Integrate Jupyter with StarRocks

This guide describes how to integrate your StarRocks cluster with Jupyter, the latest web-based interactive development environment for notebooks, code, and data. All of this is made possible via Jupysql which allows you to run SQL and plot large datasets in Jupyter via a %sql, %%sql, and %sqlplot magics.

We will use Jupysql on top of Jupyter to run queries on top of StarRocks. Once the data is loaded into the cluster, we'll query & visualize it via SQL plotting.


Before getting started, you must have the following software installed locally:

  • Jupysql: pip install jupysql
  • Jupyterlab: pip install jupyterlab
  • SKlearn Evaluation: pip install sklearn-evaluation
  • Python
  • pymysql: pip install pymysql


Once we have our requirements we can open jupyter lab simply by calling jupyterlab - this will open the notebook interface. If already running in a notebook, you can simply run the cell bellow to get the dependencies.

# Install required packages
%pip install --quiet jupysql sklearn-evaluation pymysql

Note: you may need to restart the kernel to use updated packages.

import pandas as pd
from sklearn_evaluation import plot

# Import jupysql Jupyter extension to create SQL cells
%load_ext sql
%config SqlMagic.autocommit=False

You'd need to make sure your StarRocks instance is up and reachable for the next stages.

Note: You will need to adjust the connection string according to the instance type you're trying to connect to (url, user, password). In the example below we've used a local instance. To learn more about it, check out Introduction to StarRocks.

Connecting to StarRocks via Jupysql

In this example, we've used a docker instance and that's reflecting the data in the connection string. We'll use root to connect to our local StarRocks instance. We can then create a database and check we can actually read and write data into it.

%sql mysql+pymysql://root:@localhost:9030

And now we create and use that jupysql database:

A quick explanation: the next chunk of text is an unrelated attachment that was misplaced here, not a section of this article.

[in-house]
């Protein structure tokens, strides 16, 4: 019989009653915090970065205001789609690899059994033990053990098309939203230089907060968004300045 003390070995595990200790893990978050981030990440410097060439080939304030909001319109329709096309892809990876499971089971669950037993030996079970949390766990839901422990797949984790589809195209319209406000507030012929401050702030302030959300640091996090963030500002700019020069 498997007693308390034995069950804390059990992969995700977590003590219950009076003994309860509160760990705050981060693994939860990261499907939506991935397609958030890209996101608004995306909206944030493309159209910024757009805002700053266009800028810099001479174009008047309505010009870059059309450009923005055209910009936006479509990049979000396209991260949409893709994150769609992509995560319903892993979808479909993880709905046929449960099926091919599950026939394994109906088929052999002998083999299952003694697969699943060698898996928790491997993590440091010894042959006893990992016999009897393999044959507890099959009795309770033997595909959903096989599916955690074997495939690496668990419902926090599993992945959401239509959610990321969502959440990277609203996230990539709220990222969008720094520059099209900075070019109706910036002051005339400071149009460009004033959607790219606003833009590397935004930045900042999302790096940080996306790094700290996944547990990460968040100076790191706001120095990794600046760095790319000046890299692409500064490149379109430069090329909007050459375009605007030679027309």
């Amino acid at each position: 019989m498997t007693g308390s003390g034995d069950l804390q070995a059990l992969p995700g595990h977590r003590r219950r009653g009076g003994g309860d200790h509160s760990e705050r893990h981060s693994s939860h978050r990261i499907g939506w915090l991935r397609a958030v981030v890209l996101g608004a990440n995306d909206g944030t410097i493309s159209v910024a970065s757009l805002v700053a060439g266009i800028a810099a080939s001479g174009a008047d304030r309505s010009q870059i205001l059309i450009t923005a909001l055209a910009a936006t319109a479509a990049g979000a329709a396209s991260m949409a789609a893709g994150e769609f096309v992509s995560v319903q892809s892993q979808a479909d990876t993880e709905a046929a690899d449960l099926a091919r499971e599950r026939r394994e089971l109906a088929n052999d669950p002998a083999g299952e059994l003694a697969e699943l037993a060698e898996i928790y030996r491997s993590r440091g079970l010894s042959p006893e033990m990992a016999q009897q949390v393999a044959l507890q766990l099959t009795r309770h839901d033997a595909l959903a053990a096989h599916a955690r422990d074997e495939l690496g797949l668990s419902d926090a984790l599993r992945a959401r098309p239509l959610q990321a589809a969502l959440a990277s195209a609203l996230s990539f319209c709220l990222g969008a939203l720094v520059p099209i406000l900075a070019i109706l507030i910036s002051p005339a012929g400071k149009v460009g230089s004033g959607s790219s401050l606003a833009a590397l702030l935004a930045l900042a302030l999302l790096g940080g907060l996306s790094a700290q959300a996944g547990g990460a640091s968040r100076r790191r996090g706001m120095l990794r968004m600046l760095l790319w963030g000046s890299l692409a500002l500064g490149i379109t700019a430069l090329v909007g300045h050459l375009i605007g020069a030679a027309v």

%sql CREATE DATABASE jupysql;
%sql USE jupysql;

We can then create the table:

CREATE TABLE tbl(c1 int, c2 int) distributed by hash(c1) properties ("replication_num" = "1");
INSERT INTO tbl VALUES (1, 10), (2, 20), (3, 30);

Saving and loading queries

Now once we've created a database, we can write some sample data into it and query it. JupySQL allows you to break queries into multiple cells, simplifying the process of building large queries. It allows us to write complex queries, save them and execute them when needed, in a similar manner to CTEs in SQL.

# This is pending for the next Jupysql release
%%sql --save initialize-table --no-execute
CREATE TABLE tbl(c1 int, c2 int) distributed by hash(c1) properties ("replication_num" = "1");
INSERT INTO tbl VALUES (1, 1), (2, 2), (3, 3);

Note: --save stores the query, not the data.

Note that we are using --with; this will retrieve previously saved queries, and prepend them (using CTEs), then, we save the query in track_fav.

Plotting directly on StarRocks

Jupysql comes with a few plots by default, allowing the user to visualize the data directly in SQL. We can use a bar plot to visualize the data in our newly created table:

top_artist = %sql SELECT * FROM tbl

We can note we now have a new bar plot without any extra code.

We hope you enjoyed this guide, now you can run SQL directly from your notebook via Jupysql (by ploomber). This adds lots of possibilities around StarRocks for Data scientists and Engineers. In case you got stuck or need any support, please reach out to us via slack.